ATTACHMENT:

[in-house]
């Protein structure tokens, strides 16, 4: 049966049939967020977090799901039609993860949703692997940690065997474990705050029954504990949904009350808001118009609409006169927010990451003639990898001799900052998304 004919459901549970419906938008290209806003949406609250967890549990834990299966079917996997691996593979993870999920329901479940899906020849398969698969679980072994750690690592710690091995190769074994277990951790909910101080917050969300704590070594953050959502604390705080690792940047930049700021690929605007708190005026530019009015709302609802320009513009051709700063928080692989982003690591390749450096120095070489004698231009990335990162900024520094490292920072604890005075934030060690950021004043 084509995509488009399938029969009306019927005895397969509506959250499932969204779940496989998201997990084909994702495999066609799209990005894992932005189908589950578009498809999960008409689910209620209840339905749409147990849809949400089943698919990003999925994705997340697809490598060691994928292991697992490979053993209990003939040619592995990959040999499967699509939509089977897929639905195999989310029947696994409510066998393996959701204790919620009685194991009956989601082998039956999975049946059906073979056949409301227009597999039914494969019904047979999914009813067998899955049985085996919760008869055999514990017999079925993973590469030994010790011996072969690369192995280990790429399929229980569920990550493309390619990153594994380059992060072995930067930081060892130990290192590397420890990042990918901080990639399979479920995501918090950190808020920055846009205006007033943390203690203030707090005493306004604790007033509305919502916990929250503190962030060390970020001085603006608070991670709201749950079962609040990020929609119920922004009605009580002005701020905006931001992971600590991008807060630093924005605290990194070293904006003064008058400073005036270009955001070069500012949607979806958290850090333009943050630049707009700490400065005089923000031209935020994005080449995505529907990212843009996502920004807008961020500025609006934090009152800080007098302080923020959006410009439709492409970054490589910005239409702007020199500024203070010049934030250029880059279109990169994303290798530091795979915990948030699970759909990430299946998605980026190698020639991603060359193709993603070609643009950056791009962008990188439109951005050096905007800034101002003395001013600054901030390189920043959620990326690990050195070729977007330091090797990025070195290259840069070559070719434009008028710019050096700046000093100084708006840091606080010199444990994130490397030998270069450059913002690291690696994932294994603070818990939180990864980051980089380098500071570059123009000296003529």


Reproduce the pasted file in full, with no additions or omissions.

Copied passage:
[in-house]
């Protein structure tokens, strides 16, 4: 049966049939967020977090799901039609993860949703692997940690065997474990705050029954504990949904009350808001118009609409006169927010990451003639990898001799900052998304 004919459901549970419906938008290209806003949406609250967890549990834990299966079917996997691996593979993870999920329901479940899906020849398969698969679980072994750690690592710690091995190769074994277990951790909910101080917050969300704590070594953050959502604390705080690792940047930049700021690929605007708190005026530019009015709302609802320009513009051709700063928080692989982003690591390749450096120095070489004698231009990335990162900024520094490292920072604890005075934030060690950021004043 084509995509488009399938029969009306019927005895397969509506959250499932969204779940496989998201997990084909994702495999066609799209990005894992932005189908589950578009498809999960008409689910209620209840339905749409147990849809949400089943698919990003999925994705997340697809490598060691994928292991697992490979053993209990003939040619592995990959040999499967699509939509089977897929639905195999989310029947696994409510066998393996959701204790919620009685194991009956989601082998039956999975049946059906073979056949409301227009597999039914494969019904047979999914009813067998899955049985085996919760008869055999514990017999079925993973590469030994010790011996072969690369192995280990790429399929229980569920990550493309390619990153594994380059992060072995930067930081060892130990290192590397420890990042990918901080990639399979479920995501918090950190808020920055846009205006007033943390203690203030707090005493306004604790007033509305919502916990929250503190962030060390970020001085603006608070991670709201749950079962609040990020929609119920922004009605009580002005701020905006931001992971600590991008807060630093924005605290990194070293904006003064008058400073005036270009955001070069500012949607979806958290850090333009943050630049707009700490400065005089923000031209935020994005080449995505529907990212843009996502920004807008961020500025609006934090009152800080007098302080923020959006410009439709492409970054490589910005239409702007020199500024203070010049934030250029880059279109990169994303290798530091795979915990948030699970759909990430299946998605980026190698020639991603060359193709993603070609643009950056791009962008990188439109951005050096905007800034101002003395001013600054901030390189920043959620990326690990050195070729977007330091090797990025070195290259840069070559070719434009008028710019050096700046000093100084708006840091606080010199444990994130490397030998270069450059913002690291690696994932294994603070818990939180990864980051980089380098500071570059123009000296003529």